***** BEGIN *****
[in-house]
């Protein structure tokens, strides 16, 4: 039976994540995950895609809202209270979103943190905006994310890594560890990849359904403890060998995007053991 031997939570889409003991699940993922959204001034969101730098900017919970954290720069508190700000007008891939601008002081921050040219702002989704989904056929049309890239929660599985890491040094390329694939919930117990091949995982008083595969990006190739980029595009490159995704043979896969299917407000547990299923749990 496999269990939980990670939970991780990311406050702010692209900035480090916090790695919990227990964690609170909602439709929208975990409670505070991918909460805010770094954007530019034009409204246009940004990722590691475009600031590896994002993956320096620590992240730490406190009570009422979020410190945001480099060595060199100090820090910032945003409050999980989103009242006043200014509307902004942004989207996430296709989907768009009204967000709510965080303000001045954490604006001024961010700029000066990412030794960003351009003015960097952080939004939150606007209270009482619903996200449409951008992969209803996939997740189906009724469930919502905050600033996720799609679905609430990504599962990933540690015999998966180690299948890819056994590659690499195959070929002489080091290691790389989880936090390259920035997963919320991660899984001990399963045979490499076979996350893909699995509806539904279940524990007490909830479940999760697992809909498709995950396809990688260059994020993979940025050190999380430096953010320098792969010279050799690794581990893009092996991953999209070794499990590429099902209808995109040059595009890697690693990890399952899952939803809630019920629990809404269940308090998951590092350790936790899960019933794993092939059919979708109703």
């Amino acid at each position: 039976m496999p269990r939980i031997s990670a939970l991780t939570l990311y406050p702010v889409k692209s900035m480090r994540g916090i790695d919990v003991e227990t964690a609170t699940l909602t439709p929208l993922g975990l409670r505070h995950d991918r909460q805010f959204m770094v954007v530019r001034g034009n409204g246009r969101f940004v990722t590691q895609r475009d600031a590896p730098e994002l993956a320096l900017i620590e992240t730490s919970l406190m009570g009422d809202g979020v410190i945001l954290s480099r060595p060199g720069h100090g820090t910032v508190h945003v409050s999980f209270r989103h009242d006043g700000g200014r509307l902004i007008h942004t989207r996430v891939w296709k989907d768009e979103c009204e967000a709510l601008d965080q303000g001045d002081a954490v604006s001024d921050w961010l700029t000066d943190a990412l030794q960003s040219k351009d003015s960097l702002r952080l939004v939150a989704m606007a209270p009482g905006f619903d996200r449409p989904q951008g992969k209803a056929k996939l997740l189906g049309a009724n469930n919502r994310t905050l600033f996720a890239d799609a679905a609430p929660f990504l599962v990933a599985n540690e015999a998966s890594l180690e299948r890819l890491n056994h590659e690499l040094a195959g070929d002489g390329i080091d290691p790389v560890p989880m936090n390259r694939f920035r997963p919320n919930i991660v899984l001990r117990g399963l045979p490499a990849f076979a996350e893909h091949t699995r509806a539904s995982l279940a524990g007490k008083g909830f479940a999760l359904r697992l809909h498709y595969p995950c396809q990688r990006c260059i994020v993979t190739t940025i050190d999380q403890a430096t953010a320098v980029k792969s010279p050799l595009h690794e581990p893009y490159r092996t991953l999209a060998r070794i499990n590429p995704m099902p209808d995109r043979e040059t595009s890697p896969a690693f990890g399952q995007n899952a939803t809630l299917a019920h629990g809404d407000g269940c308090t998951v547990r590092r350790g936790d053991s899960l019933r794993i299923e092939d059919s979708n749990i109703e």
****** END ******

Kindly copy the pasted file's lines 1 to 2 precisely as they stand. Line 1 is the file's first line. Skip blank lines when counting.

[in-house]
């Protein structure tokens, strides 16, 4: 039976994540995950895609809202209270979103943190905006994310890594560890990849359904403890060998995007053991 031997939570889409003991699940993922959204001034969101730098900017919970954290720069508190700000007008891939601008002081921050040219702002989704989904056929049309890239929660599985890491040094390329694939919930117990091949995982008083595969990006190739980029595009490159995704043979896969299917407000547990299923749990 496999269990939980990670939970991780990311406050702010692209900035480090916090790695919990227990964690609170909602439709929208975990409670505070991918909460805010770094954007530019034009409204246009940004990722590691475009600031590896994002993956320096620590992240730490406190009570009422979020410190945001480099060595060199100090820090910032945003409050999980989103009242006043200014509307902004942004989207996430296709989907768009009204967000709510965080303000001045954490604006001024961010700029000066990412030794960003351009003015960097952080939004939150606007209270009482619903996200449409951008992969209803996939997740189906009724469930919502905050600033996720799609679905609430990504599962990933540690015999998966180690299948890819056994590659690499195959070929002489080091290691790389989880936090390259920035997963919320991660899984001990399963045979490499076979996350893909699995509806539904279940524990007490909830479940999760697992809909498709995950396809990688260059994020993979940025050190999380430096953010320098792969010279050799690794581990893009092996991953999209070794499990590429099902209808995109040059595009890697690693990890399952899952939803809630019920629990809404269940308090998951590092350790936790899960019933794993092939059919979708109703």